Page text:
The magic of the Ionian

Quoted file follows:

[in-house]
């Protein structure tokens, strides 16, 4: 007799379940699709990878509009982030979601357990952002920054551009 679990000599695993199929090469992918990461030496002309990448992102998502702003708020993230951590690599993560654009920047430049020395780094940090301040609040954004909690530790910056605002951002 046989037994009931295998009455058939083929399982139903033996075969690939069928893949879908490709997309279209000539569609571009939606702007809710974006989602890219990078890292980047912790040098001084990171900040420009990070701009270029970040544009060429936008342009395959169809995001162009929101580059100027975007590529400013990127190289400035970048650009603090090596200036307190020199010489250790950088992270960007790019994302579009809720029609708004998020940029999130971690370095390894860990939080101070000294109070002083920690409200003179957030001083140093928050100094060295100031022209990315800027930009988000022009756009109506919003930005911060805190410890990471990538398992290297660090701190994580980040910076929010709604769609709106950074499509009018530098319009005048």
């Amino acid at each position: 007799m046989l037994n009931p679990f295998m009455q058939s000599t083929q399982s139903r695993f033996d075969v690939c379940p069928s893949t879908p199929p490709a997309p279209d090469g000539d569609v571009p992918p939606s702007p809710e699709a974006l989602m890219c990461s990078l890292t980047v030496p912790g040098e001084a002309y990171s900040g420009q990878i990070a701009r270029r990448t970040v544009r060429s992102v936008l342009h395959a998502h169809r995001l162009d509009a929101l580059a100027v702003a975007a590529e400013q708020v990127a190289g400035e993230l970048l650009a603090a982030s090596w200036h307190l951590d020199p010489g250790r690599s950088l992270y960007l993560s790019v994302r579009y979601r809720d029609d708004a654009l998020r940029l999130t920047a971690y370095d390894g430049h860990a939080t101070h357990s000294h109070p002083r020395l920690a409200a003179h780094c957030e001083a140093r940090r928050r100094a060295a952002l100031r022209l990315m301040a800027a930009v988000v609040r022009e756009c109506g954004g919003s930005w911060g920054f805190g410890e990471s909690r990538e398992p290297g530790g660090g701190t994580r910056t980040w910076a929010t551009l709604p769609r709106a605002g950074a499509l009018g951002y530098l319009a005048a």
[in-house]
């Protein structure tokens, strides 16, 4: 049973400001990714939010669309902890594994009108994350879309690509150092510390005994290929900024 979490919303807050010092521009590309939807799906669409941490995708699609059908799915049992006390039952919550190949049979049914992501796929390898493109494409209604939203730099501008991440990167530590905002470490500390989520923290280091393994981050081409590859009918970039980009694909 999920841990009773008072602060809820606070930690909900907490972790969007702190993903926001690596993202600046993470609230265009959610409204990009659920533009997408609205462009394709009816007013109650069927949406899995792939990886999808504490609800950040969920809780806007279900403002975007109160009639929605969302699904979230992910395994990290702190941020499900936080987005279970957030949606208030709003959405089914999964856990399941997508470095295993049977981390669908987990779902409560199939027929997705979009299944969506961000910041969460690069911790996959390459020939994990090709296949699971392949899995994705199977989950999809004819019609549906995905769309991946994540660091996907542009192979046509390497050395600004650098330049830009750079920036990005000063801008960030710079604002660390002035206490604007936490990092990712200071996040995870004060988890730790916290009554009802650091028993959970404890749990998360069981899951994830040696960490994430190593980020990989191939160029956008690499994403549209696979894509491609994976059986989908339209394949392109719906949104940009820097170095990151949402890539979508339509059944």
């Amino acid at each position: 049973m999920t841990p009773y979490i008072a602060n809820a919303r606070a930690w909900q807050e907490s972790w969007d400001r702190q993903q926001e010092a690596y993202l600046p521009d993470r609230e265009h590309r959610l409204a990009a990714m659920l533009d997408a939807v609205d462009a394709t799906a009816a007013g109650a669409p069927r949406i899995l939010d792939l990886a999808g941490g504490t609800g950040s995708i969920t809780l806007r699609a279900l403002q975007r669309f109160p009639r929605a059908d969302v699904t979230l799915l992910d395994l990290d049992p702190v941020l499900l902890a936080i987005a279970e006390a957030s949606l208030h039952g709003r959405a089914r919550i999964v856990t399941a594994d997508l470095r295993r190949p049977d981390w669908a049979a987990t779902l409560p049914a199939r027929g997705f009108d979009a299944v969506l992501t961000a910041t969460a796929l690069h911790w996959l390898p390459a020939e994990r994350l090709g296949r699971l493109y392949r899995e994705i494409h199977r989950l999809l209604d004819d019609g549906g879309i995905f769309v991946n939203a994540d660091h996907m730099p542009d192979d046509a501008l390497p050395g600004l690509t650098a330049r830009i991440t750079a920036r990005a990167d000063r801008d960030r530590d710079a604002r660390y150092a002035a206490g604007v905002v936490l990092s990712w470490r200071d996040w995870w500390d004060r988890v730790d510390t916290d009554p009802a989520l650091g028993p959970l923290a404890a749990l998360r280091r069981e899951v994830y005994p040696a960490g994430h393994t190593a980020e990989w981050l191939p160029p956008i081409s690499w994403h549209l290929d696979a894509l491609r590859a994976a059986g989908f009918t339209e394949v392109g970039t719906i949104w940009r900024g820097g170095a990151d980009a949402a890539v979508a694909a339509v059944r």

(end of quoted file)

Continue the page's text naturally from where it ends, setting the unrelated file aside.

Parts of Greece have starred in so many postcards that to the jaded eye they can register as cliches. Serious photographers who choose them as subjects do so at peril of descending into the merely picturesque. For some years, Topio publications has published illustrated volumes that marry those much-seen images with texts that set them in a broader and deeper context. Their latest effort is «Ionian, Course Westward,» a bilingual Greek-English edition with a text by Dionysis Karatzas and photographs by Dimitris Talianis. Distilled wisdom In Western Greece, writes Karatzas, «we find calm harmony and inner emotion, the shades of ancient promises and the distilled wisdom of radicals.» Photographs of the Ionian – the sea itself, the craft that sail it, the fishermen that live off it, the villages and churches that overlook it, the beaches that skirt it, daybreak and sunset by the water – come with brief texts. A shot of the bell tower and dome of Our Lady of Tenedos Church on Corfu faces a picture of a simple courtyard where buildings of different ages harmonize with an old marble fountain. The caption highlights the connection: «Corners or edges which keep secrets and match eras with style.» Other captions wax poetic. Accompanying an image of wind-gnarled trees by the sea at Boukaris on Corfu is the following: «Beneath every root of water or a tree or stone and deep down in every name there is also a myth. // That is why the mountains descend to the seas and open their caves to enigmas. // That is why the waves break their silences and determine the fate of the winds. // And, as the birds fly, the light prepares itself.» Some of the images revel in the play of light and color on water: Ropes, rusty anchor chains and rudders all dip into silky waters that reflect and refract them creating new compositions. Seagulls rise in elegant patterns. Bare rock strata twist and coil into the sea. And yes, there are sunsets, footprints on deserted beaches and pretty harbor-side tavernas. Does it work? It’s probably a matter of taste. The photographs are charming, conjuring up as they do scenes of great beauty, and the texts sometimes neatly encapsulate information about the Ionian. The introduction, for example, explains how the configuration of land and sea has made communication between the islands difficult, but given rise to special connections with the mainland. «Most of the islands are near the coasts, and it is as if they have been detached from them in hand-to-hand combat or when making love. For centuries they have been turned toward the body of the western mainland, looking for their womb.» Mix of East and West Karatzas describes the Ionian islands as a fleet which, because of its particular geographical position and influences, «combines the metaphysics of the East with and the pragmatism of the West. The islands of the Ionian have their myths, their saints, their poets, their rocks and their seas caves. They also have, however, the west wind of thought, restlessness, questioning, the quest for knowledge and truth.» And, of course, he adds, the Ionian is also the western mainland with its rugged beauty. Out just in time for Christmas shopping, this book is doubtless destined to be a gift. It should appeal to those who already love the Ionian or would like to know it better. The English translation is by Geoffrey Cox.